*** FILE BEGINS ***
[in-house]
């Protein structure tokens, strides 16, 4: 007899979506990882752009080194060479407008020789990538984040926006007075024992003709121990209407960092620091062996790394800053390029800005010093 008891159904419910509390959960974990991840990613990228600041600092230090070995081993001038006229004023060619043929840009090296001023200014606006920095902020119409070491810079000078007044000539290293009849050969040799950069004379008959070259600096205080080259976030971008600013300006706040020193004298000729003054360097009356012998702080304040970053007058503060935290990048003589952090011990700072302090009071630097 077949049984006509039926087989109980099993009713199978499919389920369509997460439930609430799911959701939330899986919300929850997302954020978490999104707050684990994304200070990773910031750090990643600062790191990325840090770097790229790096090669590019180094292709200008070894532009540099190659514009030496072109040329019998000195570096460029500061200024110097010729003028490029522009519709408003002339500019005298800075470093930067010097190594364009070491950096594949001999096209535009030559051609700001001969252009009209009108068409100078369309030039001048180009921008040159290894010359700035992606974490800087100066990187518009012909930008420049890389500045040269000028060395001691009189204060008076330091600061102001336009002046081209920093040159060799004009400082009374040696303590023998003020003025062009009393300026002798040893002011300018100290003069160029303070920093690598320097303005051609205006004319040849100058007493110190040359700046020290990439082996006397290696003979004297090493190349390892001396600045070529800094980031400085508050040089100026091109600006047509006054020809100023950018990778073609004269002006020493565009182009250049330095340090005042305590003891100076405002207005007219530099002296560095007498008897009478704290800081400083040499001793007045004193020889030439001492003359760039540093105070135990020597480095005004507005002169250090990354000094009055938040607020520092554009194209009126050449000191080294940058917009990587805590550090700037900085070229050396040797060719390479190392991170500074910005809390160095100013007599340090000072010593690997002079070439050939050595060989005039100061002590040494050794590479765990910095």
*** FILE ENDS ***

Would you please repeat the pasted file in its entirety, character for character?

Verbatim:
[in-house]
């Protein structure tokens, strides 16, 4: 007899979506990882752009080194060479407008020789990538984040926006007075024992003709121990209407960092620091062996790394800053390029800005010093 008891159904419910509390959960974990991840990613990228600041600092230090070995081993001038006229004023060619043929840009090296001023200014606006920095902020119409070491810079000078007044000539290293009849050969040799950069004379008959070259600096205080080259976030971008600013300006706040020193004298000729003054360097009356012998702080304040970053007058503060935290990048003589952090011990700072302090009071630097 077949049984006509039926087989109980099993009713199978499919389920369509997460439930609430799911959701939330899986919300929850997302954020978490999104707050684990994304200070990773910031750090990643600062790191990325840090770097790229790096090669590019180094292709200008070894532009540099190659514009030496072109040329019998000195570096460029500061200024110097010729003028490029522009519709408003002339500019005298800075470093930067010097190594364009070491950096594949001999096209535009030559051609700001001969252009009209009108068409100078369309030039001048180009921008040159290894010359700035992606974490800087100066990187518009012909930008420049890389500045040269000028060395001691009189204060008076330091600061102001336009002046081209920093040159060799004009400082009374040696303590023998003020003025062009009393300026002798040893002011300018100290003069160029303070920093690598320097303005051609205006004319040849100058007493110190040359700046020290990439082996006397290696003979004297090493190349390892001396600045070529800094980031400085508050040089100026091109600006047509006054020809100023950018990778073609004269002006020493565009182009250049330095340090005042305590003891100076405002207005007219530099002296560095007498008897009478704290800081400083040499001793007045004193020889030439001492003359760039540093105070135990020597480095005004507005002169250090990354000094009055938040607020520092554009194209009126050449000191080294940058917009990587805590550090700037900085070229050396040797060719390479190392991170500074910005809390160095100013007599340090000072010593690997002079070439050939050595060989005039100061002590040494050794590479765990910095």